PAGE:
NEW YORK-Many cancer patients struggling to return to normal life
still believe in the John Wayne school of psychotherapy: "Tough
it out, stranger," quipped Allen Levine, ACSW, at a symposium
on fatigue and cancer, sponsored by Cancer Care, Inc.
But the problem of fatigue is a serious one for both cancer patients
and their families. "The energy required to enter the culture
of cancer is tremendous," said Mr. Levine, assistant director
of social service at Cancer Care.
In the acute stage of cancer therapy, fatigue may cause patients
to have a short attention span and poor impulse control, with
unfortunate consequences for their social interactions. They may
tend to say what they feel too quickly. "They have to be
helped to understand that their feelings may be out of control,"
In the early stages, family and friends mobilize around the patient.
They call, visit, bring food. "And then slowly something
happens," Mr. Levine said. "As the disease becomes chronic,
people stop visiting. They call less frequently. All of a sudden
the patient experiences a type of social isolation."
The period when the patient is at home but still in need of care
can be particularly trying for the primary caregiver, generally
a spouse. Since cancer often strikes people over age 50 or 60,
their partners are also likely to be older individuals with their
own medical problems.
Many patients do not want a homecare worker in their house. In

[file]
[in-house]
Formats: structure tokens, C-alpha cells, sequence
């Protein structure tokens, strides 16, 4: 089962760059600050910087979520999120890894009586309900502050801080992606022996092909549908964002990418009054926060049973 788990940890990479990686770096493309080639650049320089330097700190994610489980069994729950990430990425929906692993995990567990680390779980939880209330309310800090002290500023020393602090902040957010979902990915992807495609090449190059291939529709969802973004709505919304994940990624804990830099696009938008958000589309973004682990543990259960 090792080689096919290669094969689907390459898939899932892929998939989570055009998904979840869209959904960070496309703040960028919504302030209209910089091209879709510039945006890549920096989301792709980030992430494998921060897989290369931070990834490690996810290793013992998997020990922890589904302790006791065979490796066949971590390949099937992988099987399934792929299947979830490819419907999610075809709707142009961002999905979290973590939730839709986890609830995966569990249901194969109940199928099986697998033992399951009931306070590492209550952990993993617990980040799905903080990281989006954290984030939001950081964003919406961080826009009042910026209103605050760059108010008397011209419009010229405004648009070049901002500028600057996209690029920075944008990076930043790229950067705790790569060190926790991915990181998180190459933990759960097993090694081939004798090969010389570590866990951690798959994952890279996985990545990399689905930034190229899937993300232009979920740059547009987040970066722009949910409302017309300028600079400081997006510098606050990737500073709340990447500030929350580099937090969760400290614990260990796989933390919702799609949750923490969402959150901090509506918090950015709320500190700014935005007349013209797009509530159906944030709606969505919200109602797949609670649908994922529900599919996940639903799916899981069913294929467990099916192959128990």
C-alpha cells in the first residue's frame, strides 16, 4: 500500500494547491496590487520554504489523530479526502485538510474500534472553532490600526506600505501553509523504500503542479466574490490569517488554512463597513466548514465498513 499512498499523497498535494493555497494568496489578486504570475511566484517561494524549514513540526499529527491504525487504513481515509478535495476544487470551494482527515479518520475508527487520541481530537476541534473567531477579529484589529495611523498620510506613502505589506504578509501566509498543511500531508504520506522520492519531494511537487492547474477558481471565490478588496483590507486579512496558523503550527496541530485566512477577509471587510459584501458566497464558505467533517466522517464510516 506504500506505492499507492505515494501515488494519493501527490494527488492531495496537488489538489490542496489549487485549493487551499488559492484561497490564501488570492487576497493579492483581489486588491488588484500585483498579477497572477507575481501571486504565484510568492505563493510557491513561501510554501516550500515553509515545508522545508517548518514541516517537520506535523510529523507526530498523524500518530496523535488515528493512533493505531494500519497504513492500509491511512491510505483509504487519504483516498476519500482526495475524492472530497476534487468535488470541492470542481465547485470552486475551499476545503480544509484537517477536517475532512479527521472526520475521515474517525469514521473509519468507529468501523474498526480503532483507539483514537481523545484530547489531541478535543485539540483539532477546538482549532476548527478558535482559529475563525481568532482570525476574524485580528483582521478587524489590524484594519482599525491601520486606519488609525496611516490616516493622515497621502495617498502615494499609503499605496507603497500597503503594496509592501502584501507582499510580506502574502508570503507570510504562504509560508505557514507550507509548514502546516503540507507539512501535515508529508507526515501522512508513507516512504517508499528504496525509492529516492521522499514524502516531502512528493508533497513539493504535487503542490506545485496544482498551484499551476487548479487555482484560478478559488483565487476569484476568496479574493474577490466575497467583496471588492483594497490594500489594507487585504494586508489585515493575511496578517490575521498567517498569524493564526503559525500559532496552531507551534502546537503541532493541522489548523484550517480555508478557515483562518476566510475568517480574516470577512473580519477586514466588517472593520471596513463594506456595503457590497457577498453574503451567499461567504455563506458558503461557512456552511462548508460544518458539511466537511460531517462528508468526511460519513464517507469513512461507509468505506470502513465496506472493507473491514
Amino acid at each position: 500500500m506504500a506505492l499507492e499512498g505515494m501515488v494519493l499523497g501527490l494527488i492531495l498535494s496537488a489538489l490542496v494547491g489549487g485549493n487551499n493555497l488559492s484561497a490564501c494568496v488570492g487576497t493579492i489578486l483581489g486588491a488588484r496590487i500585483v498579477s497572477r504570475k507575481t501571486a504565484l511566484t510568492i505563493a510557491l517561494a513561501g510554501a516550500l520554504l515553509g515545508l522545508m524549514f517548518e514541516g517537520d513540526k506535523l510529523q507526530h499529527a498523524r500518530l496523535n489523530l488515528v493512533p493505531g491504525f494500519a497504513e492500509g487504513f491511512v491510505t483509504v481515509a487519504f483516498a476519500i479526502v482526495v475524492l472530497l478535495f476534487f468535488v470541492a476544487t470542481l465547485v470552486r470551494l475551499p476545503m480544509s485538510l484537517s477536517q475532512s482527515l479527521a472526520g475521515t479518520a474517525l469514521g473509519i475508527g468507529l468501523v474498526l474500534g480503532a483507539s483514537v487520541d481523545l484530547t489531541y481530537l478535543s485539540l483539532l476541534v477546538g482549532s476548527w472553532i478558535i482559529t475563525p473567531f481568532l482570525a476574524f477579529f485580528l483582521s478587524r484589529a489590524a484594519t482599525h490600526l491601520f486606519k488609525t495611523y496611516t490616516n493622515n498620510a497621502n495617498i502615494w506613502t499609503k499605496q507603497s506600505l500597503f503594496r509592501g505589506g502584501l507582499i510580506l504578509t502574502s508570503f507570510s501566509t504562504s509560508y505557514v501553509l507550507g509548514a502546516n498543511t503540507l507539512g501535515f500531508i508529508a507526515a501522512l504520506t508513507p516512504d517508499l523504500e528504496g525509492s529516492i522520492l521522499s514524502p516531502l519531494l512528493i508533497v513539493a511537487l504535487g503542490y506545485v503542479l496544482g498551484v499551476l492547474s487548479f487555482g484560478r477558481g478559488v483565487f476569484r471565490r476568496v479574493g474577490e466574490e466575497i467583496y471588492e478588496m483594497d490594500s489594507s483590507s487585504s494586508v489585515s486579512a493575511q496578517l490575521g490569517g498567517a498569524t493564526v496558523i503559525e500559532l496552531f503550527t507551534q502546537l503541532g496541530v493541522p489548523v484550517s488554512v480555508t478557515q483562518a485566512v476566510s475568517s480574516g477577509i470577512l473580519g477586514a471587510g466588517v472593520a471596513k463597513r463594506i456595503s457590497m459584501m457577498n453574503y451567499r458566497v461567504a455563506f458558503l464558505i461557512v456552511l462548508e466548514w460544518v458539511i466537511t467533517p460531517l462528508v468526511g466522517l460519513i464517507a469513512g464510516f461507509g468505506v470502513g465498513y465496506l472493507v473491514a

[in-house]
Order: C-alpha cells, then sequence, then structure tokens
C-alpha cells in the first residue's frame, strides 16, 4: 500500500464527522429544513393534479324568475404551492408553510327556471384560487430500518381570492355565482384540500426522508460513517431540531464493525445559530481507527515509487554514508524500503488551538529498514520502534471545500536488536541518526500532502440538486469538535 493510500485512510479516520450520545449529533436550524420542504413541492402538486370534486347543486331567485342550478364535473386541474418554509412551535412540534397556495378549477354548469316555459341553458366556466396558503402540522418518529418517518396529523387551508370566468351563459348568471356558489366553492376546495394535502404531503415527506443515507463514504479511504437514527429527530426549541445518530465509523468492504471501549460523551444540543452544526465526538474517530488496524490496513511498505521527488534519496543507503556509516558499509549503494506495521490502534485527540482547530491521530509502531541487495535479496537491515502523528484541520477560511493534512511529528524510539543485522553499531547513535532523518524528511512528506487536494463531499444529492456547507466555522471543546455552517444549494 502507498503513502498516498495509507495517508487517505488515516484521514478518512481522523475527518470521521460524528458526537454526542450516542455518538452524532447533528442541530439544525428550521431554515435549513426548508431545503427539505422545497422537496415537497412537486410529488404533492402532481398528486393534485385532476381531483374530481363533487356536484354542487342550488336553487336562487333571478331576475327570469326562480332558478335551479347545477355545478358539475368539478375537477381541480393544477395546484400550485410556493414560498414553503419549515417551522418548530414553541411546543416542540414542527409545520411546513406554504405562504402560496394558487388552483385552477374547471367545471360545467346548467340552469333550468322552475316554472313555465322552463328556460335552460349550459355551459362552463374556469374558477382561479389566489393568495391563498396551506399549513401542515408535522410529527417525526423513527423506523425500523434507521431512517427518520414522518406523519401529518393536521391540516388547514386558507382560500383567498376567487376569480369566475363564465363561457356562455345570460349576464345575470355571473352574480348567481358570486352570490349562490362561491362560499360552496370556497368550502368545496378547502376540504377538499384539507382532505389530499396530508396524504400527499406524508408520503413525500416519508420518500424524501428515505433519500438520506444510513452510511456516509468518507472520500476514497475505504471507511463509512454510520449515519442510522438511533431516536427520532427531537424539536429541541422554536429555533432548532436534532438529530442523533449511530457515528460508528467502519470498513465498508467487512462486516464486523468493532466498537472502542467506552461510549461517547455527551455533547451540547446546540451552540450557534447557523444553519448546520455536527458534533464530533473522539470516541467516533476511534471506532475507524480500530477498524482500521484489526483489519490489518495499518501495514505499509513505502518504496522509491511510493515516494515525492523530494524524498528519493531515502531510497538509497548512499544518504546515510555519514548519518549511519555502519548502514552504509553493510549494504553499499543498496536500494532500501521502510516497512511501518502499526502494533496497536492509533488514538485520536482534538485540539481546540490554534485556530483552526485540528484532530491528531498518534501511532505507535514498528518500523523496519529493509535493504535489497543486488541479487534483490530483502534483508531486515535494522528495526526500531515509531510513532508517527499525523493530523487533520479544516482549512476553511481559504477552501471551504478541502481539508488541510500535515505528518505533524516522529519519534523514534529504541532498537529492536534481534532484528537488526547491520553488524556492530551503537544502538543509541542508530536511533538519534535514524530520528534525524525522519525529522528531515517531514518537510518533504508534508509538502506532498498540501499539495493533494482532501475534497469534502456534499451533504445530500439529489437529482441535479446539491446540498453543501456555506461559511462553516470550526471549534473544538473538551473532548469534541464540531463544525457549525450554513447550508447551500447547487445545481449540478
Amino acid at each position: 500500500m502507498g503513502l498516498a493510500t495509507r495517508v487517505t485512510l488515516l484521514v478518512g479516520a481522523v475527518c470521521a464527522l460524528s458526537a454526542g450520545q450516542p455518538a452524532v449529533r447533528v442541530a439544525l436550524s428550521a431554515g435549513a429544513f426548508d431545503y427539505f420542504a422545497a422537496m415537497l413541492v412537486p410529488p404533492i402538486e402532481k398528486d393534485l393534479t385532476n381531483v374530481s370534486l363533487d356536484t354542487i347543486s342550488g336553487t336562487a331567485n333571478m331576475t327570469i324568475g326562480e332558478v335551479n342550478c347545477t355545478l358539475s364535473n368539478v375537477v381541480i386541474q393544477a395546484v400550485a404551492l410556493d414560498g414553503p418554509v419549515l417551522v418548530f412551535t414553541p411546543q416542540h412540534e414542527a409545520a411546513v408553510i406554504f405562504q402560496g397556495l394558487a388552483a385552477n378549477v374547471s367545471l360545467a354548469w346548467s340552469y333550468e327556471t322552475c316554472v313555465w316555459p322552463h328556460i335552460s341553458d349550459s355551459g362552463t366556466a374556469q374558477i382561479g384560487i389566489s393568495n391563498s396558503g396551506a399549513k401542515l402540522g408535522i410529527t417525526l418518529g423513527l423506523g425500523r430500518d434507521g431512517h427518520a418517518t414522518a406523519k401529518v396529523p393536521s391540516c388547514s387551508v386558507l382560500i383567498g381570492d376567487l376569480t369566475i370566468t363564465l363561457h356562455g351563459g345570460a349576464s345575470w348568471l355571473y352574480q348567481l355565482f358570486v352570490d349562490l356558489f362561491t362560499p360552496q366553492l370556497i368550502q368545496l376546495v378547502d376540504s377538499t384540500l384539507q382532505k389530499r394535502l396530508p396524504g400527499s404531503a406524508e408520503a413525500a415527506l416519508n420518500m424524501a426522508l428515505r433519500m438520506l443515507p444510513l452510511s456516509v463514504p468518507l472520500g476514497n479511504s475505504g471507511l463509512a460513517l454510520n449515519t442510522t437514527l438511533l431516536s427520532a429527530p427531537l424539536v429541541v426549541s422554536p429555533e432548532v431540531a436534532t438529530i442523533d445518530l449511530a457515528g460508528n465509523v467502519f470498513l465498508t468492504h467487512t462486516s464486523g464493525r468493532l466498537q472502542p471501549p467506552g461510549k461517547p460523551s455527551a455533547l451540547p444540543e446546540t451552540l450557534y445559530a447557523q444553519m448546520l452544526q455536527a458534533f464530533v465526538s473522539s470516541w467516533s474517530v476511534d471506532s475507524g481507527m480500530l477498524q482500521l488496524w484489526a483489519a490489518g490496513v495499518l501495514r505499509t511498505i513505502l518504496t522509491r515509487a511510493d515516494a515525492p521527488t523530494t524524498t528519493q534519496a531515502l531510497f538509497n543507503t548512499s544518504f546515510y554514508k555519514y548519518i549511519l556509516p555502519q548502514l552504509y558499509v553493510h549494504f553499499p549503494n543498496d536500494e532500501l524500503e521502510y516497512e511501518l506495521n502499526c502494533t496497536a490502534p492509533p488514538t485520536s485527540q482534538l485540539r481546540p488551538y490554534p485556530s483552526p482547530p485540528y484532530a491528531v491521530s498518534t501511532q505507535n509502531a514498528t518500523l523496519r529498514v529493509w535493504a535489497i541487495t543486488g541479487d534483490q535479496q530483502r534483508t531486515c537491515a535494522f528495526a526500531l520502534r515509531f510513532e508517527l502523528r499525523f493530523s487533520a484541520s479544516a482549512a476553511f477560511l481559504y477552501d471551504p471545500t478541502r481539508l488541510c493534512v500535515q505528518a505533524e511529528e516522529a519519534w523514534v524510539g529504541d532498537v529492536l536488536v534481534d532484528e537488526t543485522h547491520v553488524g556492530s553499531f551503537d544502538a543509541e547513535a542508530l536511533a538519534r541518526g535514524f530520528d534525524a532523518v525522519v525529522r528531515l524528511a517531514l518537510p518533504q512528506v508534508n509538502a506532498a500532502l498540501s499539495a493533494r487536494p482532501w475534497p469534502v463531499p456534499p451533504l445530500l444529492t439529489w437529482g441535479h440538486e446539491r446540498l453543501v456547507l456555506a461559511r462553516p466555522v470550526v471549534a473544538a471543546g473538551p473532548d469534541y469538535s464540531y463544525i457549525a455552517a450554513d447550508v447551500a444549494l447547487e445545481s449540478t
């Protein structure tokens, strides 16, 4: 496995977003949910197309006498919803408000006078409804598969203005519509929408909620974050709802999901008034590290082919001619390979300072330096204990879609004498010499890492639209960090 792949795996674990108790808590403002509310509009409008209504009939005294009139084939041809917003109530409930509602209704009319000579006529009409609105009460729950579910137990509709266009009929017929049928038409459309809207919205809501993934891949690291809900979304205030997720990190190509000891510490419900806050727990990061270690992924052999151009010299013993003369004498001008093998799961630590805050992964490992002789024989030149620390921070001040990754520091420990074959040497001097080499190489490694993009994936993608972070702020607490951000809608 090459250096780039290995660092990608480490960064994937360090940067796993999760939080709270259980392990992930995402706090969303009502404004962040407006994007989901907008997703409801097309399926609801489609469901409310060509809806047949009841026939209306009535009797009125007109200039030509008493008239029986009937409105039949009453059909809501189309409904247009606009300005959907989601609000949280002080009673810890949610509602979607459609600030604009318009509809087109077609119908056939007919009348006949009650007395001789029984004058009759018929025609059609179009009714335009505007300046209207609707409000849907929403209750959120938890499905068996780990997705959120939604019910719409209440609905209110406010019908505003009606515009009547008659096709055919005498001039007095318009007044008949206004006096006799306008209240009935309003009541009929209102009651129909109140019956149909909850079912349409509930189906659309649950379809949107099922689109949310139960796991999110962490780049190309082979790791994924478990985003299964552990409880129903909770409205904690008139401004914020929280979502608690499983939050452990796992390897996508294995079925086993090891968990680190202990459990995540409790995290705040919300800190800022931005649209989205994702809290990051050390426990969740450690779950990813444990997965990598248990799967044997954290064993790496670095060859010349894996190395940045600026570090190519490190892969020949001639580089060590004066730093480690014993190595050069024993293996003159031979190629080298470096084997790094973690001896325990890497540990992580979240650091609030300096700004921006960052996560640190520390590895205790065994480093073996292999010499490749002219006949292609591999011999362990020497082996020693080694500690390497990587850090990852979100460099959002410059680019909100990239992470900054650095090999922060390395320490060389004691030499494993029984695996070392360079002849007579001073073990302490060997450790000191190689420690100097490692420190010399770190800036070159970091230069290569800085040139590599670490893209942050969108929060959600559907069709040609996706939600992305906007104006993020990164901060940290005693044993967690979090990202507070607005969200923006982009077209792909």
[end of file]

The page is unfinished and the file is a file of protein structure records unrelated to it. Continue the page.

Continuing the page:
what Mr. Levine calls the "multiple family," the primary
caregiver will get help from other relatives so that she or he
can get out of the house and take a break. But if the cancer patient's
family is "one-deep," the primary caregiver will be
"We have to take a look at the various kinds of depression
and anxiety that can occur when you become a prisoner in your
own home," he said.
Providing constant care for a spouse-giving medication, helping
them get to the bathroom-can cause tension, he said. Caregivers
may feel they have become containers for the patient's anger and
frustration. "That has to stop. It's not helpful for the
patients or the caregivers," he stressed.
Problems After Treatment Ends
The family enters another period of stress when the patient has
completed treatment protocols and tests show no cancer. "Everything
is supposed to be wonderful," Mr. Levine said. "The
caregivers expect things to go back to normal. But the patient
is totally fatigued and, in fact, may be more depressed than before.
Then the family may get angry with the patient."
They should keep in mind, however, that this is a time of great
anxiety for patients. Before, their energy was mobilized to deal
with the treatment. Now, they start wondering whether their cancer
is coming back. Also, when radiation therapy ends, they are at
their peak of tiredness from the treatment, he said.
Partners who expect to go back to a normal sexual relationship
may wind up feeling rejected. "The phrase 'Not tonight, dear,
I'm tired' has a different meaning when you've been on chemo,"
It is very important to help people to look at these issues and
to reconstruct the intimacy of their relationships as the disease
becomes chronic, he advised. But first the patient must be given
permission to be fatigued.
Health-care professionals can help by letting patients know they
are aware of these issues, making it possible to talk about them.
"Patients should know that they do not have to be ashamed
of their feelings, or of their fatigue," he said.
Participating in support groups can be extremely helpful. But
groups that meet in a hospital may reopen the trauma of treatment,
Mr. Levine advised. He noted that in some cases teleconferences
have proved valuable, especially for fatigued patients. "With
25 people on the phone, you would think it would be chaotic.
But people are so desirous of listening, as well as being heard,
that it's an incredible process," he said.